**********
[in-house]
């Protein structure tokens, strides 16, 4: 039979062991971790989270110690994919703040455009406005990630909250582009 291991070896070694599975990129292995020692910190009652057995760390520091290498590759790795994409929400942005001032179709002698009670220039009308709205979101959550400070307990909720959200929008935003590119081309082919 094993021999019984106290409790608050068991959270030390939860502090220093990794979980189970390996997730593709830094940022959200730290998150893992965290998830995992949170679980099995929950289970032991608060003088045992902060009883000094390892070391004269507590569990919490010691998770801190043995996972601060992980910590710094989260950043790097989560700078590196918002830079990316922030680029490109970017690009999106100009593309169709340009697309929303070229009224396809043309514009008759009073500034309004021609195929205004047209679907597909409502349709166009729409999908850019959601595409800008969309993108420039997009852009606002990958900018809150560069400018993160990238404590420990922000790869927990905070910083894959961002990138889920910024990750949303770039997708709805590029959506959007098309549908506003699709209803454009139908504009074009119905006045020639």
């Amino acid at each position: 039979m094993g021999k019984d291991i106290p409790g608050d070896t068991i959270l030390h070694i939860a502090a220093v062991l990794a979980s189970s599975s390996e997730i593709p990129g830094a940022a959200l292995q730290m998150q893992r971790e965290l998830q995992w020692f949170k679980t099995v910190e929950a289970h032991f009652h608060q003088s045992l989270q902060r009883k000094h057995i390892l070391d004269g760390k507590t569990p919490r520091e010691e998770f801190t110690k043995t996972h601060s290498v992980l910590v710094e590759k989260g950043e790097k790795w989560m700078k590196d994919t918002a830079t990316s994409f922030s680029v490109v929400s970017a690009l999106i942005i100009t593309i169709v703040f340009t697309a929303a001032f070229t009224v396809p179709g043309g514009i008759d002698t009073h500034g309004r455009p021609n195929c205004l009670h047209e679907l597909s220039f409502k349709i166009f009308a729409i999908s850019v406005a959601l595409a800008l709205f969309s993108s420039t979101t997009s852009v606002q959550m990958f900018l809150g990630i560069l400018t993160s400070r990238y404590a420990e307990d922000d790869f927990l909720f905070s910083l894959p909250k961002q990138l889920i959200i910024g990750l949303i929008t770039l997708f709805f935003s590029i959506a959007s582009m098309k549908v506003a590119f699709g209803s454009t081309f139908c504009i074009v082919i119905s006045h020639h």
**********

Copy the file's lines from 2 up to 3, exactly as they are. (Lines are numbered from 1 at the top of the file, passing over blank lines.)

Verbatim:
């Protein structure tokens, strides 16, 4: 039979062991971790989270110690994919703040455009406005990630909250582009 291991070896070694599975990129292995020692910190009652057995760390520091290498590759790795994409929400942005001032179709002698009670220039009308709205979101959550400070307990909720959200929008935003590119081309082919 094993021999019984106290409790608050068991959270030390939860502090220093990794979980189970390996997730593709830094940022959200730290998150893992965290998830995992949170679980099995929950289970032991608060003088045992902060009883000094390892070391004269507590569990919490010691998770801190043995996972601060992980910590710094989260950043790097989560700078590196918002830079990316922030680029490109970017690009999106100009593309169709340009697309929303070229009224396809043309514009008759009073500034309004021609195929205004047209679907597909409502349709166009729409999908850019959601595409800008969309993108420039997009852009606002990958900018809150560069400018993160990238404590420990922000790869927990905070910083894959961002990138889920910024990750949303770039997708709805590029959506959007098309549908506003699709209803454009139908504009074009119905006045020639």
């Amino acid at each position: 039979m094993g021999k019984d291991i106290p409790g608050d070896t068991i959270l030390h070694i939860a502090a220093v062991l990794a979980s189970s599975s390996e997730i593709p990129g830094a940022a959200l292995q730290m998150q893992r971790e965290l998830q995992w020692f949170k679980t099995v910190e929950a289970h032991f009652h608060q003088s045992l989270q902060r009883k000094h057995i390892l070391d004269g760390k507590t569990p919490r520091e010691e998770f801190t110690k043995t996972h601060s290498v992980l910590v710094e590759k989260g950043e790097k790795w989560m700078k590196d994919t918002a830079t990316s994409f922030s680029v490109v929400s970017a690009l999106i942005i100009t593309i169709v703040f340009t697309a929303a001032f070229t009224v396809p179709g043309g514009i008759d002698t009073h500034g309004r455009p021609n195929c205004l009670h047209e679907l597909s220039f409502k349709i166009f009308a729409i999908s850019v406005a959601l595409a800008l709205f969309s993108s420039t979101t997009s852009v606002q959550m990958f900018l809150g990630i560069l400018t993160s400070r990238y404590a420990e307990d922000d790869f927990l909720f905070s910083l894959p909250k961002q990138l889920i959200i910024g990750l949303i929008t770039l997708f709805f935003s590029i959506a959007s582009m098309k549908v506003a590119f699709g209803s454009t081309f139908c504009i074009v082919i119905s006045h020639h």